Source: ZEC’s impartiality questioned | The Financial Gazette February 9, 2017
ELECTION Resource Centre (ERC) director, Tawanda Chimhini (TC) is concerned about the Zimbabwe Electoral Commission (ZEC)’s capacity to hold free and fair elections in 2018. He shares his concerns with the Financial Gazette’s correspondent, Lawrence Paganga (LP) in this interview. Excerpts.
LP: ZEC chairperson, Rita Makarau, says her organisation has drawn and finalised a roadmap for the 2018 general elections and they plan to come up with a perfect voters’ roll between April and December this year. Is this feasible?
TC: Coming up with a credible voters’ roll requires more than a roadmap. ZEC must first and foremost be applauded for coming up with the roadmap and I hope it will quickly share it will all stakeholders as soon as possible to promote transparency. Having said that, coming up with a credible voters’ roll between April and December is dependent on a number of variables. Having the resources is one element that must be considered. Government must set aside adequate resources to support, not only procurement of the equipment for the voter registration, but also build ZEC’s capacity to deploy adequate and professional staff for the requisite time period to capture voters’ details and do so fairly and credibly.
LP: ZEC has in the past been accused of employing partisan personnel and State security agents in carrying out its mandate. Do you think it would be able to recruit people whom all the stakeholders would be agreeable to?
TC: An element crucial to getting a credible voters’ roll would be the personnel recruited to conduct the voter registration process. Even if ZEC is to procure the best system to capture details of voters, that will not guarantee a perfect voters’ roll. Voter registration personnel are a corruptible element in the matrix whose vulnerabilities can only be addressed through setting up a transparent manner of recruitment with clear mechanisms to safeguard against partisan conduct in the course of administration of the process.
LP: How independent will ZEC be in carrying out the exercise without State and non-State interference?
TC: While ZEC must be allowed to operate independently as enshrined in the Constitution, every effort must be made by ZEC to remain professional, transparent and accountable in their independence. Political will is another element that can contribute to a cleaner voters’ roll by the end of 2017; political in the context of addressing current vulnerabilities of ZEC to Executive influence and allowing ZEC to operate independently.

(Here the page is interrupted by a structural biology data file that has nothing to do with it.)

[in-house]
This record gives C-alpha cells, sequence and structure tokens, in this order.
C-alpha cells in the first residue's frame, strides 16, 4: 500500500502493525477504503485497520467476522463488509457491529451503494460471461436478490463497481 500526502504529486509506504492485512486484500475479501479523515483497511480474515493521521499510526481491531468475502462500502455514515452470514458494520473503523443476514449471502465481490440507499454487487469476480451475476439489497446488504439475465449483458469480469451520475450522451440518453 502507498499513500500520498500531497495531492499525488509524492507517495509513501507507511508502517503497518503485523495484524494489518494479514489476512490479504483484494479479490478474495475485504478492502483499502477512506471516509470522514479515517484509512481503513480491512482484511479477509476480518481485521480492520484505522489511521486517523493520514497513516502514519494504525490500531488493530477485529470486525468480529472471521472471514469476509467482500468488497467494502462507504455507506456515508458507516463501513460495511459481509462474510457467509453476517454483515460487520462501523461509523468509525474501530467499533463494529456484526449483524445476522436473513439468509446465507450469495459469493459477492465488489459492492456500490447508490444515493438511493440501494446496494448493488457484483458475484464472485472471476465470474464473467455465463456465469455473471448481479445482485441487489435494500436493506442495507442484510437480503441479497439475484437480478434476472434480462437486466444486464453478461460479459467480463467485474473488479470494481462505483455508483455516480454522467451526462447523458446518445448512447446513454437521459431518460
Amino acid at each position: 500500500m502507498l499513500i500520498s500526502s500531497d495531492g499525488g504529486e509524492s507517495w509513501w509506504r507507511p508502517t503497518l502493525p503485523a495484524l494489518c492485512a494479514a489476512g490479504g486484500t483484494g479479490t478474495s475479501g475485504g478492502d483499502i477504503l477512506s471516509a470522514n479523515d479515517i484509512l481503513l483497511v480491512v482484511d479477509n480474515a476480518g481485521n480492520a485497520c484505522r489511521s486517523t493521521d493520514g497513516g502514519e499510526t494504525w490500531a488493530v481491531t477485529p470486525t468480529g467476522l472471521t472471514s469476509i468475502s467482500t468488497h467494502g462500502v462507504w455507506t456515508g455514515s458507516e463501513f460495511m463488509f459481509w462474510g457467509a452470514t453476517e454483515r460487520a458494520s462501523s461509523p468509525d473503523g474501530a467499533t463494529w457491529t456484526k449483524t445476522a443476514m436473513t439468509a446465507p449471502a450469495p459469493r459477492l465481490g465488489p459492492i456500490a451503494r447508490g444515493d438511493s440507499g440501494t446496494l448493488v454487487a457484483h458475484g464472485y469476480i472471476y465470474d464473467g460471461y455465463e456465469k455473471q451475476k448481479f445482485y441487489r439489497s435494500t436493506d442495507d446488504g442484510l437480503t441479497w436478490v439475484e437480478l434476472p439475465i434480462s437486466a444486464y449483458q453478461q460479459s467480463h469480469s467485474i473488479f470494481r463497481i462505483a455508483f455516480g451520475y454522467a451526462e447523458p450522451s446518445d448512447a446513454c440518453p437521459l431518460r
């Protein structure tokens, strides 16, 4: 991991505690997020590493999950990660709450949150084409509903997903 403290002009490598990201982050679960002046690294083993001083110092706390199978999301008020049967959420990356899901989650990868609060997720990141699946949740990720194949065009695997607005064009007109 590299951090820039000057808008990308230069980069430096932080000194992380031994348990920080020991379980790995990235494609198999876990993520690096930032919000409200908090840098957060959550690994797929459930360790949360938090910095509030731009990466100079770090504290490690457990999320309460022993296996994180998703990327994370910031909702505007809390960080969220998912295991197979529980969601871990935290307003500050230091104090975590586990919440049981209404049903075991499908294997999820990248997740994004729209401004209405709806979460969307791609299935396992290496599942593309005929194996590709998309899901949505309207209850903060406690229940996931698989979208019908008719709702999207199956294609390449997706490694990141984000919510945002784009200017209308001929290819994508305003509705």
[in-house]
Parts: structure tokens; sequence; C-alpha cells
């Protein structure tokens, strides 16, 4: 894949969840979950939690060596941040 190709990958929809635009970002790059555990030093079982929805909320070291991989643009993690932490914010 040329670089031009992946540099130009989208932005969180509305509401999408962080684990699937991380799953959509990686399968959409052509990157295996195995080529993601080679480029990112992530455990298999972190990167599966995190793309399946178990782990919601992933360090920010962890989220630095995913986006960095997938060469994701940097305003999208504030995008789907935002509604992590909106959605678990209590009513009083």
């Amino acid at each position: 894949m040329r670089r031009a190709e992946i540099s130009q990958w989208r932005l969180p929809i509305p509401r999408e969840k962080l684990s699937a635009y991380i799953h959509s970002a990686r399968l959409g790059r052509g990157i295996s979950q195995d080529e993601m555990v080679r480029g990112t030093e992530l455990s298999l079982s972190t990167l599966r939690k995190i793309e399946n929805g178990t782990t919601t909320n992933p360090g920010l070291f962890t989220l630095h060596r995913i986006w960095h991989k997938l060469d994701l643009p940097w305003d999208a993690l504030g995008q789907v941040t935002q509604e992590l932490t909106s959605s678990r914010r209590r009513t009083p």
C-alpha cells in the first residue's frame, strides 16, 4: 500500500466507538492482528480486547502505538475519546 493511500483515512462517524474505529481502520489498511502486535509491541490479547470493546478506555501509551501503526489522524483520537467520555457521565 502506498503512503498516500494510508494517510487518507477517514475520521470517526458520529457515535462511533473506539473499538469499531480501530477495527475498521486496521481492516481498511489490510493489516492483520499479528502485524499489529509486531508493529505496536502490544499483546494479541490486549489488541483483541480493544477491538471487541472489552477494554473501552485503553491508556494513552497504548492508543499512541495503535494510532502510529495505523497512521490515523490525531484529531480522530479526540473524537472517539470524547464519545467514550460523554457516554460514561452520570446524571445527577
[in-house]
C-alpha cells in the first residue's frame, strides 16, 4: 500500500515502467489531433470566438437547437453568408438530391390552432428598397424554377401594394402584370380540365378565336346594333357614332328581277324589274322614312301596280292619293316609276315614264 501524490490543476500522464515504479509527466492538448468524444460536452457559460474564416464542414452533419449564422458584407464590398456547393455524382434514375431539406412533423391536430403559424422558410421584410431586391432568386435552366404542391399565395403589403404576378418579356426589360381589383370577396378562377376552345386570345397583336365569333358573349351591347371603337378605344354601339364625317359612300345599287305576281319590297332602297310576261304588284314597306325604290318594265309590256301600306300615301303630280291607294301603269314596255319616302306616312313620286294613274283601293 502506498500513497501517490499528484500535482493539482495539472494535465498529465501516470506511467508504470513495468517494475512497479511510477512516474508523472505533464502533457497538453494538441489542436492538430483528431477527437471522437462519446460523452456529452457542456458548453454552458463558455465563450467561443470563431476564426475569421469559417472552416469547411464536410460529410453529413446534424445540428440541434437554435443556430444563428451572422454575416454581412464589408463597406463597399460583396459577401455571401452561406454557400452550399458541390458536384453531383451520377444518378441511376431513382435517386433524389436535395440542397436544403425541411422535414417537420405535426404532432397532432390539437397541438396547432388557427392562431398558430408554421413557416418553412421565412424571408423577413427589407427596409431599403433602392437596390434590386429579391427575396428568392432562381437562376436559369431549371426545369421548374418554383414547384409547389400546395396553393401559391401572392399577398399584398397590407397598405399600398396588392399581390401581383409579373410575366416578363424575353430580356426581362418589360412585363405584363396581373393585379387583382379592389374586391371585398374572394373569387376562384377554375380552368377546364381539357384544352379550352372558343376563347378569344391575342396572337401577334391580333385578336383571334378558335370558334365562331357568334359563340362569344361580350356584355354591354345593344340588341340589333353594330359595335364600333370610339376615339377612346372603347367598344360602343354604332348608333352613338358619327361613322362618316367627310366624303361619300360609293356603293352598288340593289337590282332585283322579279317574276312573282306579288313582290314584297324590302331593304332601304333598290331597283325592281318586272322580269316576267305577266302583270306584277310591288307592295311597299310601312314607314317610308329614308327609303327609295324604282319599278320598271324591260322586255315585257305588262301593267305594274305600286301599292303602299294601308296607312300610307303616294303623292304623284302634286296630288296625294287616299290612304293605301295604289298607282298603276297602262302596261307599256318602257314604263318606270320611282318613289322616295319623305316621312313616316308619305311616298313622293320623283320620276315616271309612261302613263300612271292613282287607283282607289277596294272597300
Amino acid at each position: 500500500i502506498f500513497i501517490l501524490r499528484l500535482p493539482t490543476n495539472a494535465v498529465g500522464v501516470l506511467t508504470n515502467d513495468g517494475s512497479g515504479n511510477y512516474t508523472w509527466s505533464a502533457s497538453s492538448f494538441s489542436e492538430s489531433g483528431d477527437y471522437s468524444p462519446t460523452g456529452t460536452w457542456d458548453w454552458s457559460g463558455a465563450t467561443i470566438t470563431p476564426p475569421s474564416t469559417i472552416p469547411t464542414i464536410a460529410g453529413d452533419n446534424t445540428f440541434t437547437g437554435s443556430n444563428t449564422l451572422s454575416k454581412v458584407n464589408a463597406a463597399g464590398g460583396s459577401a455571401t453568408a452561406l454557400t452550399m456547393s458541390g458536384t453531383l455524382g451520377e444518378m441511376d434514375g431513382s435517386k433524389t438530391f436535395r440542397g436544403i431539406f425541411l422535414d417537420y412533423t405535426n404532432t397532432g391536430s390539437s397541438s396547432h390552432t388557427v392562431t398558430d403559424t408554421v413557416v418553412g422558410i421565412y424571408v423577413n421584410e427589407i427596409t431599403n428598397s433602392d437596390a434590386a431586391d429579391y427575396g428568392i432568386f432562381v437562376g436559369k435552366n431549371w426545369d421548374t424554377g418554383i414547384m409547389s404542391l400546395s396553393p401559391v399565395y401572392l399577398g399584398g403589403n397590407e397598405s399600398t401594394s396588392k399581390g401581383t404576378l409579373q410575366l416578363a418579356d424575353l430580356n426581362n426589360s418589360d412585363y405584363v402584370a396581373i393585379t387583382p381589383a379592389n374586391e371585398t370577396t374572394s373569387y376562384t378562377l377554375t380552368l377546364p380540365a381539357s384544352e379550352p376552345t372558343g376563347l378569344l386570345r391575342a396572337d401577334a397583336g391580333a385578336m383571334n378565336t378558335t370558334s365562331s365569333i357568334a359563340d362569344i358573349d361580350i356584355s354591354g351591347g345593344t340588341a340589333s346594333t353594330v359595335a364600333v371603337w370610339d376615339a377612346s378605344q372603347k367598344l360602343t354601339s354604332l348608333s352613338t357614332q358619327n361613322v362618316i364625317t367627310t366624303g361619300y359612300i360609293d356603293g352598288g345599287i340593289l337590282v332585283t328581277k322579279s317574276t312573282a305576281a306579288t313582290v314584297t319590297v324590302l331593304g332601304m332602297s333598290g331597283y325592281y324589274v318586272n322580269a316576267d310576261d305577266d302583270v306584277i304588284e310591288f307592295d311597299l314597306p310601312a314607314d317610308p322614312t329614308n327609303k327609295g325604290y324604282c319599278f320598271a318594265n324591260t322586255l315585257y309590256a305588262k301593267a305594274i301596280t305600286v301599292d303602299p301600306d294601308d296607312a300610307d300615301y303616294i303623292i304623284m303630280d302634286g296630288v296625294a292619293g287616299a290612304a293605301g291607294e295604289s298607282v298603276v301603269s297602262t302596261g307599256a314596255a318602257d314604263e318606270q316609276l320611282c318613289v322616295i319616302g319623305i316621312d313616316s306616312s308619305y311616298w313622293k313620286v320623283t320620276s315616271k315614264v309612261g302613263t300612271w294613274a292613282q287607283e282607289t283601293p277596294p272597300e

LP: Zimbabwe’s electoral processes have been questioned before; will this negative perception change as ZEC embarks on the biometric voters registration exercise?
TC: Coming up with a clean voters’ roll will also depend on how ZEC manages stakeholder and public perceptions. ZEC has a very damaged past that needs extreme cleansing to build confidence that it can be trusted with independent, professional, transparent holding of electoral processes. The political environment in which the voter registration will take place is another element that will also contribute to the quality of the voters’ roll. Factors such as the inclusiveness of voter registration, access to correct information, free mobilisation for the people to register and free participation of people in the process to a credible voters’ roll are critical. The long and short of it is that if ZEC wants to ensure a credible voters’ roll is in place by the end of 2017, it must progressively work to ensure that the conditions across the voter registration cycle are conducive for the conduct of a credible voter registration process.
LP: What are the stakeholders’ expectations from ZEC’s elections roadmap?
TC: ZEC must guarantee that the product from the voter registration process is availed timeously for public and stakeholders scrutiny to verify its credibility. In all election processes, it is never the opinion of the election management body that matters on the credibility of both processes and products, but that of stakeholders and citizens. Therefore, ZEC must budget for confidence building more than anything. In its roadmap, ZEC must have a budget attached with evidence of allocated budgets from the State so that the plans are realistic and supported to avoid creating over expectations. It must contain options based on various scenarios that relate to our election cycle. A plan that is responsive to changes in the context, even with elections which are defined processes, may fall victim to external influences to derailment. The roadmap must also be widely shared with all stakeholders for buy-in and support.